|Michael White painstakingly evokes America in the 1850s. (Ellen Robinson/AP)|
A fine page-turner about the antebellum South
Richmond, Va.: 1857. In a late-night, liquor-fueled game of poker, one Augustus Cain loses over $300 - more money than he has. The only way he might raise that much cash would be to sell the only thing he loves, his horse, Hermes. However, Eberly, the wealthy planter who beat Cain at cards, offers him a second option.
Cain is quite talented in a line of work that is legal and lucrative but dangerous: tracking down runaway slaves. A boy and girl had fled Eberly's plantation recently. If Cain brings them back, his debt will be canceled, and he'll get $500. Cain is sick of chasing slaves, but doesn't feel he has any choice. And that $500 would be enough to start him on a new life out West, someplace without slaves or their haughty owners.
As Cain sets out on the trail of the escaped slaves with three of Eberly's men, we see an increasingly nuanced portrait of a good man in a bad line of work. In his own mind he calls slave catching a "filthy business," but always reminds himself he's merely enforcing the law. And he has rules, he tells himself. He doesn't harm anyone when it's not necessary. He would never rape a slave girl. One of Eberly's hirelings, an illiterate sadist named Preacher, remarks to Cain at one point, "problem with you Cain, is you think you're better'n ever'body else . . . We're all of us catchin' " slaves.
Michael White's "Soul Catcher" is a novel contrary to the American myth of fresh starts. It's about coming to terms with the life that's happened to you rather than making the life you want, about how the simple fact of being born means some of the biggest decisions have already been made for you. And yet, within whatever constraints time or place or birth have placed upon you, from time to time you have a few choices.
It's those choices that inject excitement into this fatalistic novel. Suffice it to say that halfway through, "Soul Catcher" turns into a good, old-fashioned page turner, with shootouts, ambushes, and horse chases that honestly will have you reading late into the night to see what happens next.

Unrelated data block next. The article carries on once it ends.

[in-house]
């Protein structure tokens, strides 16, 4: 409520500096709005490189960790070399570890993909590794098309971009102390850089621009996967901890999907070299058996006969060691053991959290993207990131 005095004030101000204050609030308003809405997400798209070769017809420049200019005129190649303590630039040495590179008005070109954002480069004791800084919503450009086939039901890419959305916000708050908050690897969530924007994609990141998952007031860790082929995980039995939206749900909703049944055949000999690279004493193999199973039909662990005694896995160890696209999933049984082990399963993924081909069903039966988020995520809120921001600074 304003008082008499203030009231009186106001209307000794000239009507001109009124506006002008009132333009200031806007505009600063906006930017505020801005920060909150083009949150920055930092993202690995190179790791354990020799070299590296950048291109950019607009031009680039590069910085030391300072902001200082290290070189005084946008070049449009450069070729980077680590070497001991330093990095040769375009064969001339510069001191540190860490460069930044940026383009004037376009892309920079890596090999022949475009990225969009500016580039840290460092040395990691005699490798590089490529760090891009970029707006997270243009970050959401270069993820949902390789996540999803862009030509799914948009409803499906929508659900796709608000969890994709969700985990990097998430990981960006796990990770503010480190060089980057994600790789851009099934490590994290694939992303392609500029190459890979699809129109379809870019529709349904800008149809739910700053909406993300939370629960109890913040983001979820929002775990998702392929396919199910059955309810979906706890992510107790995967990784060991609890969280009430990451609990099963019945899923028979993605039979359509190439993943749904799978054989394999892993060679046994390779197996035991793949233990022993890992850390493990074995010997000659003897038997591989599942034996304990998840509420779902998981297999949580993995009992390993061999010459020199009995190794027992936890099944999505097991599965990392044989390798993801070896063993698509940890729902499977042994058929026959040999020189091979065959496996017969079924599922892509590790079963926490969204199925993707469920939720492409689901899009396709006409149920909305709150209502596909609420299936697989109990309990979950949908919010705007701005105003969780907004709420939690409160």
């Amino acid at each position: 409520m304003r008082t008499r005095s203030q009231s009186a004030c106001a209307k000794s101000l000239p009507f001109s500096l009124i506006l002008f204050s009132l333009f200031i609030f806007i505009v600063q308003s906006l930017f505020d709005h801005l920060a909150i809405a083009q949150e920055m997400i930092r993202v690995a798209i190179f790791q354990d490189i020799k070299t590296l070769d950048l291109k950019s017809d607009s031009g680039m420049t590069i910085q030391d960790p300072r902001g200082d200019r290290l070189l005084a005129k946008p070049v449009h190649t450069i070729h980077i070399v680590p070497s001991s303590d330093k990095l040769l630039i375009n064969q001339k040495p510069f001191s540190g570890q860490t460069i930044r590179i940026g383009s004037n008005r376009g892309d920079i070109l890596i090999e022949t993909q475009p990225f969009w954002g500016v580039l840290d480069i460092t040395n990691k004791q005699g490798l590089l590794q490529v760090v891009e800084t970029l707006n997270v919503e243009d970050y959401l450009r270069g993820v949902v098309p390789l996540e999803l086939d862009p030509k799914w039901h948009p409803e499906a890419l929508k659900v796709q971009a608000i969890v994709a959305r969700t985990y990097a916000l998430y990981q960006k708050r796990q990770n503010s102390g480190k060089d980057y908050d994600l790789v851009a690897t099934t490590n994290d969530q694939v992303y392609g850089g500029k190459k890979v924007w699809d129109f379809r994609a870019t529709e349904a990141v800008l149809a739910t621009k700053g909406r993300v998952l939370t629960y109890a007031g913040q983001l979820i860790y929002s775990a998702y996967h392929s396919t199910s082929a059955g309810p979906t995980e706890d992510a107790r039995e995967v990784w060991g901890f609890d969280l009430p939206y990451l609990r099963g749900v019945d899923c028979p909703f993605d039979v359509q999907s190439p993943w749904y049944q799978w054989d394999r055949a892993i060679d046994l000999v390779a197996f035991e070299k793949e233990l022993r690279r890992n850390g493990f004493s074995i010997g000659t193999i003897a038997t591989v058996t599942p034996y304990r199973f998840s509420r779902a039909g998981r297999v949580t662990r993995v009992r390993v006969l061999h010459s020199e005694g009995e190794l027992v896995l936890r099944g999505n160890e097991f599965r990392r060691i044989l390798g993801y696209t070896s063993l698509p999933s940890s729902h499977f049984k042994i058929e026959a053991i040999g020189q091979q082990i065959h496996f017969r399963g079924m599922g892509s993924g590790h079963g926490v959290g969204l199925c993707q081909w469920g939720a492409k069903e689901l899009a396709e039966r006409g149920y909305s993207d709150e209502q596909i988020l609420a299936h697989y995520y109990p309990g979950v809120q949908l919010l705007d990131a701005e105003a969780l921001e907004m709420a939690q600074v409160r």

"Soul Catcher" is a fine book, even at times a fun book, but not in the first rank of American historical novels. White occasionally spoils the tone and atmosphere he has so painstakingly created. In an early chapter, the narrative voice takes an intrusive turn, explicating Cain's antebellum world view for a 21st-century audience. At other times, a word or turn of phrase is anachronistic enough to jar a reader out of the book's imagined past. These failings place the book a tier or two below "True Grit" or "Cold Mountain" - novels that immersed me in 19th-century America without a moment of disbelief.
White also commits one of the cardinal sins of historical fiction, using a real historical personage as a character when it's not necessary. There were plenty of abolitionists willing and able to hunt down slave catchers. Does Cain really have to run into John Brown?
Nevertheless, none of these failings negate the novel's many virtues: finely drawn characters, suspenseful passages, and a usually believable evocation of America in the 1850s. The novel is also a thoughtful exploration of a nation living with a brutal institution that contradicts its highest ideals. However busy you may be, you won't regret making time for this book.
Kevin O'Kelly reviews regularly for the Globe. He has a blog at notesandcomments1.blogspot .com.